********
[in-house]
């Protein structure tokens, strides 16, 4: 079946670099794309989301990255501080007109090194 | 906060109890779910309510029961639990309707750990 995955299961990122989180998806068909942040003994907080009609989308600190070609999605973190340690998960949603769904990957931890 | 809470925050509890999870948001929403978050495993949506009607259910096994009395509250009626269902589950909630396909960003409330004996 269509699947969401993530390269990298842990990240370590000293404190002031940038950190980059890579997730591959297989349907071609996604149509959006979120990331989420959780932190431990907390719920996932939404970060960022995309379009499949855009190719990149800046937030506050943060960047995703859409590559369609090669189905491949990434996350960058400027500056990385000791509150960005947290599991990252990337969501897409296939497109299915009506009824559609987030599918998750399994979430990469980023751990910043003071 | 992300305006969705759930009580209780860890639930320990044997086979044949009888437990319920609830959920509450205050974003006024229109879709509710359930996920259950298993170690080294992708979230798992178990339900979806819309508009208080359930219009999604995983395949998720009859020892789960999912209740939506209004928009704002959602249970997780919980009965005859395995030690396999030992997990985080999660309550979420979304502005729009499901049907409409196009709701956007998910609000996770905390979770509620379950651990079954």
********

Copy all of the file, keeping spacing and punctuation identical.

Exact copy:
[in-house]
């Protein structure tokens, strides 16, 4: 079946670099794309989301990255501080007109090194 | 906060109890779910309510029961639990309707750990 995955299961990122989180998806068909942040003994907080009609989308600190070609999605973190340690998960949603769904990957931890 | 809470925050509890999870948001929403978050495993949506009607259910096994009395509250009626269902589950909630396909960003409330004996 269509699947969401993530390269990298842990990240370590000293404190002031940038950190980059890579997730591959297989349907071609996604149509959006979120990331989420959780932190431990907390719920996932939404970060960022995309379009499949855009190719990149800046937030506050943060960047995703859409590559369609090669189905491949990434996350960058400027500056990385000791509150960005947290599991990252990337969501897409296939497109299915009506009824559609987030599918998750399994979430990469980023751990910043003071 | 992300305006969705759930009580209780860890639930320990044997086979044949009888437990319920609830959920509450205050974003006024229109879709509710359930996920259950298993170690080294992708979230798992178990339900979806819309508009208080359930219009999604995983395949998720009859020892789960999912209740939506209004928009704002959602249970997780919980009965005859395995030690396999030992997990985080999660309550979420979304502005729009499901049907409409196009709701956007998910609000996770905390979770509620379950651990079954």